Persuasive writing can be hard for students for a number of reasons, but one of the toughest is learning to address their words to the right person. Let’s face it. Thinking adults know that whining and stamping your foot will not work if you are asking the president for tax reform, although some politicians continue to try that approach. Conversely, a well-reasoned, heavily supported position does not work on a two year old. When students are learning to write persuasive essays, their audiences are usually their parents, their teacher, the principal or school board, or the city council.
The first step in choosing the best arguments for a persuasive essay is to determine exactly who the audience is. Who is the person or group responsible for making the decision that will give you what you want? If you want an increase in your allowance, to stay up later at night, or to get a pet, then your audience is your parents. If you want a decrease (or increase) in homework, more field trips, or fewer group projects, then your audience is your teacher. The principal would be the one to address if you want more after-school activities, more assemblies, or to change the playground rules. The school board handles issues such as closing school libraries, laying off teachers, and shutting down (or establishing) a music program. If you want a stop sign installed, cleaner sidewalks, or new parks, then you should write to the city council.
Once the audience is identified, you must get inside their head and determine what their objectons will be. On a city or school board level, the objection is usually money. Parents look out for the well-being of their children. Teachers and principals are focused on student learning. Which of the arguments for your position will work best for your intended audience? If you make a well-reasoned, well-supported argument to the school board about how important your idea is for the well-being of students everywhere, they are most likely to counter with a statement that they still have no money. Your argument may have convinced them, but it has not overcome obstacles and caused action. And that action, of course, is why you are writing.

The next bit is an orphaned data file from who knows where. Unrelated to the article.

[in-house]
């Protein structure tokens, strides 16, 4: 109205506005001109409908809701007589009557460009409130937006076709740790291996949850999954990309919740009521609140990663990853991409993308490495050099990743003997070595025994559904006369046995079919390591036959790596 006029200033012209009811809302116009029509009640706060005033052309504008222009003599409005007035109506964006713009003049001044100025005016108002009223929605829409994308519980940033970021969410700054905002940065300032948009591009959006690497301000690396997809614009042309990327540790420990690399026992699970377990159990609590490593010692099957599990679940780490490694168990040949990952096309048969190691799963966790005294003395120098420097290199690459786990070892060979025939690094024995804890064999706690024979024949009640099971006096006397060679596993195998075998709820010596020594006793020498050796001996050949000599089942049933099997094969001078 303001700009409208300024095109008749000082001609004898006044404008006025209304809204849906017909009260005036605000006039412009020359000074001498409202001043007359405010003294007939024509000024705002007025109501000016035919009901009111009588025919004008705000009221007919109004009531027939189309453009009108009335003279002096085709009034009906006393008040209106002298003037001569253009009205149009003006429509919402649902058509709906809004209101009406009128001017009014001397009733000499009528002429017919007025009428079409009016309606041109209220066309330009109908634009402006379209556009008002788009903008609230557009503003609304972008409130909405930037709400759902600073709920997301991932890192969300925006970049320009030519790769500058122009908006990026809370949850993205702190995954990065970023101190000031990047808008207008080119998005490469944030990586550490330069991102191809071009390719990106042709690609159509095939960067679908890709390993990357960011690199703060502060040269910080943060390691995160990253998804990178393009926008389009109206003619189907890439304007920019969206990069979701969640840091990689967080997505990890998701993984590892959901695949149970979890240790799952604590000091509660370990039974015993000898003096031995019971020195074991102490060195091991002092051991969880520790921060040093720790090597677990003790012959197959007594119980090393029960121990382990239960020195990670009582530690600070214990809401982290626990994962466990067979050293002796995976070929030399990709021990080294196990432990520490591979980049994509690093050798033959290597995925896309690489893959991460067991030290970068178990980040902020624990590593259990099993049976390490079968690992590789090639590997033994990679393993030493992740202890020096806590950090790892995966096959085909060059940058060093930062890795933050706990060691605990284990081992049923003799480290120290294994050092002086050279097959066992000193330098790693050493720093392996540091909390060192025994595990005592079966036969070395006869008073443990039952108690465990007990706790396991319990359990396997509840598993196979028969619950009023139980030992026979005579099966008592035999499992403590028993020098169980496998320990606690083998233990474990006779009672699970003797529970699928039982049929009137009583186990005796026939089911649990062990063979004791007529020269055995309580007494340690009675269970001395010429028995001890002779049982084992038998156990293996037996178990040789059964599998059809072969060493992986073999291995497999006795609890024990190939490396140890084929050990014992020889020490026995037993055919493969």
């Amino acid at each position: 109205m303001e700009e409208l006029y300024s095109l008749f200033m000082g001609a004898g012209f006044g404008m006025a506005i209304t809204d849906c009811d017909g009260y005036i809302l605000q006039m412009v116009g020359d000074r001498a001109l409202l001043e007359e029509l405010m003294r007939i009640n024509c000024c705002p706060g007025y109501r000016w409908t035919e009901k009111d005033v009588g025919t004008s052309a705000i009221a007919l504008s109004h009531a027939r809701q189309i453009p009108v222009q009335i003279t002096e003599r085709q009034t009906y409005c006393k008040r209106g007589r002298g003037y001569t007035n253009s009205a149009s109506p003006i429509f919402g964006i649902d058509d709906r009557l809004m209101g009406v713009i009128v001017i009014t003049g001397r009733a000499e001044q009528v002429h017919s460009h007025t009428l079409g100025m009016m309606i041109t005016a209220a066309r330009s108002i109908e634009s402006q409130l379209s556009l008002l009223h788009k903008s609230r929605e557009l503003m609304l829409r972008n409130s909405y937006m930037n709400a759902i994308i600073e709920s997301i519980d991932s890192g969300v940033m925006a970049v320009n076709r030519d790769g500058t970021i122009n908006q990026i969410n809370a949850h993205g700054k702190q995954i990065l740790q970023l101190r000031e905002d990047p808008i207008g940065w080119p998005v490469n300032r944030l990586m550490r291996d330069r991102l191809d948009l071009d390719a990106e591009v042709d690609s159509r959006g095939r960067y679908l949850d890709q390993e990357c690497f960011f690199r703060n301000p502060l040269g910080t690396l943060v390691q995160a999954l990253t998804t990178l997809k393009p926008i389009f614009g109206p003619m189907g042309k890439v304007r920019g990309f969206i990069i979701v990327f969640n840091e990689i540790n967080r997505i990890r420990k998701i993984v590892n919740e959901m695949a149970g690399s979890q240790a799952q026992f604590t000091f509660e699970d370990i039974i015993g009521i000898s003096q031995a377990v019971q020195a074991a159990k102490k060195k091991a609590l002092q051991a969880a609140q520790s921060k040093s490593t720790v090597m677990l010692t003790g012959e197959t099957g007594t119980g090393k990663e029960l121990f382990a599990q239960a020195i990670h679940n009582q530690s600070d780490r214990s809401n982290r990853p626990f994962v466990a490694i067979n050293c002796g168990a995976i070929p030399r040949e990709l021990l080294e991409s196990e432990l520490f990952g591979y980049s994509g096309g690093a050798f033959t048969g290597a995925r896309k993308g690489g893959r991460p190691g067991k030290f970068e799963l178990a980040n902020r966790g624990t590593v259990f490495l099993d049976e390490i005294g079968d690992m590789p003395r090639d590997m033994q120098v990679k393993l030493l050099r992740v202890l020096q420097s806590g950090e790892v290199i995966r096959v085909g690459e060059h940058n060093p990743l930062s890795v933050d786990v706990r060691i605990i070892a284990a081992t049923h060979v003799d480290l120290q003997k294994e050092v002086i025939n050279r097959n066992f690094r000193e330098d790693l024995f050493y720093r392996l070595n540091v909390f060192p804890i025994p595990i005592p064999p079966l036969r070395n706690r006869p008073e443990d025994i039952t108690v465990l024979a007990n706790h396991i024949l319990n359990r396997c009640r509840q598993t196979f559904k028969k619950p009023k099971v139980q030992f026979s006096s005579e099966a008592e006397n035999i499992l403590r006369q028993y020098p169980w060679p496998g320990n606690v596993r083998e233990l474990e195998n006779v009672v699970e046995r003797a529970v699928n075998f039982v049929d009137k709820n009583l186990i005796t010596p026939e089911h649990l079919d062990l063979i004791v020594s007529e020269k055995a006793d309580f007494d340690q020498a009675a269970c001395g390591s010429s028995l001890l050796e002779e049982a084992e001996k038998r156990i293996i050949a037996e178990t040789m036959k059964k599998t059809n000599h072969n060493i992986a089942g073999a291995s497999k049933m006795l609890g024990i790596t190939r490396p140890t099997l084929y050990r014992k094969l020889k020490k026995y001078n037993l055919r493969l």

Below are some arguments students have used for various assignments. Which audience would they be most effective with: parents, teacher, principal, school board, or city?
Write your choice in a comment, and add arguments of your own. Maybe use this space to test out arguments for an essay you’re working on.
* I will do my chores every day if I can have it.
* Streetlight maintenance will go a long way to reducing crime on the streets after dark.
*Reducing the amount of homework will allow students to spend quality time with their parents after dinner.
*Saturday school would cost more money because of the need to run heat and lights, and buses.
*Everyone else is doing it.
*Honor roll assemblies should be reinstated because they recognize achievement and that encourages students.
*School libraries should remain open so that students continue to have a wide variety of opportunities to read for pleasure as well as research.
*School projects should be done in groups because it allows the smarter kids to help the ones who aren’t as good.
On my Kindle: Ranger’s Apprentice #10: The Emperor of Nihon-Ja by John Flanagan